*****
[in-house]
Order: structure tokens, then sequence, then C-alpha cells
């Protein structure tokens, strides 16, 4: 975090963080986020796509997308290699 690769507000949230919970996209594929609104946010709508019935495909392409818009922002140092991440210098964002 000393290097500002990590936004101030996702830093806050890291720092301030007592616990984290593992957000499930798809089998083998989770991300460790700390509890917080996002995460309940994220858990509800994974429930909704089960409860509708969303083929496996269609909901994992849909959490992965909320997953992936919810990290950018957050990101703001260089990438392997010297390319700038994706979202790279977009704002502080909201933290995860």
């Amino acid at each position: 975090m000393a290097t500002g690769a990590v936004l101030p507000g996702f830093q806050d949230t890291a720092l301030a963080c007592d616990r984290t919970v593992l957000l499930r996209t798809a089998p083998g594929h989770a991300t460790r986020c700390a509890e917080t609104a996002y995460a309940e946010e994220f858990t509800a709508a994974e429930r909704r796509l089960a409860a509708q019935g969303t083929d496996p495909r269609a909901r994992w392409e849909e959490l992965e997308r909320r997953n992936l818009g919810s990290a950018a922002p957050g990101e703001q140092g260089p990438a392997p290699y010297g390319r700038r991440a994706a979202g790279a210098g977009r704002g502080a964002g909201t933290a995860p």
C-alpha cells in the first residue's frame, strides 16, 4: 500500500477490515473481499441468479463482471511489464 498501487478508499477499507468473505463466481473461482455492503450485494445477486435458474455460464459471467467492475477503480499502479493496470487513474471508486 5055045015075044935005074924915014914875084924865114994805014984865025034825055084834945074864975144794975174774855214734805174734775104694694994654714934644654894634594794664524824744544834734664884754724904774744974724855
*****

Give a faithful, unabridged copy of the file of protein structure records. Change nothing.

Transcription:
[in-house]
Order: structure tokens, then sequence, then C-alpha cells
């Protein structure tokens, strides 16, 4: 975090963080986020796509997308290699 690769507000949230919970996209594929609104946010709508019935495909392409818009922002140092991440210098964002 000393290097500002990590936004101030996702830093806050890291720092301030007592616990984290593992957000499930798809089998083998989770991300460790700390509890917080996002995460309940994220858990509800994974429930909704089960409860509708969303083929496996269609909901994992849909959490992965909320997953992936919810990290950018957050990101703001260089990438392997010297390319700038994706979202790279977009704002502080909201933290995860």
């Amino acid at each position: 975090m000393a290097t500002g690769a990590v936004l101030p507000g996702f830093q806050d949230t890291a720092l301030a963080c007592d616990r984290t919970v593992l957000l499930r996209t798809a089998p083998g594929h989770a991300t460790r986020c700390a509890e917080t609104a996002y995460a309940e946010e994220f858990t509800a709508a994974e429930r909704r796509l089960a409860a509708q019935g969303t083929d496996p495909r269609a909901r994992w392409e849909e959490l992965e997308r909320r997953n992936l818009g919810s990290a950018a922002p957050g990101e703001q140092g260089p990438a392997p290699y010297g390319r700038r991440a994706a979202g790279a210098g977009r704002g502080a964002g909201t933290a995860p």
C-alpha cells in the first residue's frame, strides 16, 4: 500500500477490515473481499441468479463482471511489464 498501487478508499477499507468473505463466481473461482455492503450485494445477486435458474455460464459471467467492475477503480499502479493496470487513474471508486 5055045015075044935005074924915014914875084924865114994805014984865025034825055084834945074864975144794975174774855214734805174734775104694694994654714934644654894634594794664524824744544834734664884754724904774744974724855